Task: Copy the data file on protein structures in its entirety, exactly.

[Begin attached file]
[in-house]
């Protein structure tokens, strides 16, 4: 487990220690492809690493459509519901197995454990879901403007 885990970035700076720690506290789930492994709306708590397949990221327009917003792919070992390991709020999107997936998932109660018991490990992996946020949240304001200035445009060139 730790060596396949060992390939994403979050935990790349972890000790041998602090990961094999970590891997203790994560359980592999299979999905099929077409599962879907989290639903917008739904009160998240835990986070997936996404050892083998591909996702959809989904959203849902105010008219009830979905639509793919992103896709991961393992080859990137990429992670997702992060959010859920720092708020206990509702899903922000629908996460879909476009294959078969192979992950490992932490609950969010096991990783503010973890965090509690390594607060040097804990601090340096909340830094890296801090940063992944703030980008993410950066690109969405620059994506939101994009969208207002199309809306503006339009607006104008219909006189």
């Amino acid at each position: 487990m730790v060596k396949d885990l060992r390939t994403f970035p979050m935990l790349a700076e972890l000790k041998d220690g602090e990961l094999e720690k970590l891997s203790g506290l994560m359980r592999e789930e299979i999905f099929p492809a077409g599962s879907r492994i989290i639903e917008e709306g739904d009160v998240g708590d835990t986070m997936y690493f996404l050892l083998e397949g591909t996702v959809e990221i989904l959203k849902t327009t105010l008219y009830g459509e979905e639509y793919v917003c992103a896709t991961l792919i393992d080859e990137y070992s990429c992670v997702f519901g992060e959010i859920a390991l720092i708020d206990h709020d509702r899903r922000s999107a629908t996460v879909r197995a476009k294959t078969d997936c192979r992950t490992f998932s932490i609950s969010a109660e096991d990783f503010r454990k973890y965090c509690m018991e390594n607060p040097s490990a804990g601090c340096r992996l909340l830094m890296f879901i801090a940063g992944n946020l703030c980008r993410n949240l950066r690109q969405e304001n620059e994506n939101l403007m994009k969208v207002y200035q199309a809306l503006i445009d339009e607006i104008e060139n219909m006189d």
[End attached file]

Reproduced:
[in-house]
């Protein structure tokens, strides 16, 4: 487990220690492809690493459509519901197995454990879901403007 885990970035700076720690506290789930492994709306708590397949990221327009917003792919070992390991709020999107997936998932109660018991490990992996946020949240304001200035445009060139 730790060596396949060992390939994403979050935990790349972890000790041998602090990961094999970590891997203790994560359980592999299979999905099929077409599962879907989290639903917008739904009160998240835990986070997936996404050892083998591909996702959809989904959203849902105010008219009830979905639509793919992103896709991961393992080859990137990429992670997702992060959010859920720092708020206990509702899903922000629908996460879909476009294959078969192979992950490992932490609950969010096991990783503010973890965090509690390594607060040097804990601090340096909340830094890296801090940063992944703030980008993410950066690109969405620059994506939101994009969208207002199309809306503006339009607006104008219909006189």
């Amino acid at each position: 487990m730790v060596k396949d885990l060992r390939t994403f970035p979050m935990l790349a700076e972890l000790k041998d220690g602090e990961l094999e720690k970590l891997s203790g506290l994560m359980r592999e789930e299979i999905f099929p492809a077409g599962s879907r492994i989290i639903e917008e709306g739904d009160v998240g708590d835990t986070m997936y690493f996404l050892l083998e397949g591909t996702v959809e990221i989904l959203k849902t327009t105010l008219y009830g459509e979905e639509y793919v917003c992103a896709t991961l792919i393992d080859e990137y070992s990429c992670v997702f519901g992060e959010i859920a390991l720092i708020d206990h709020d509702r899903r922000s999107a629908t996460v879909r197995a476009k294959t078969d997936c192979r992950t490992f998932s932490i609950s969010a109660e096991d990783f503010r454990k973890y965090c509690m018991e390594n607060p040097s490990a804990g601090c340096r992996l909340l830094m890296f879901i801090a940063g992944n946020l703030c980008r993410n949240l950066r690109q969405e304001n620059e994506n939101l403007m994009k969208v207002y200035q199309a809306l503006i445009d339009e607006i104008e060139n219909m006189d």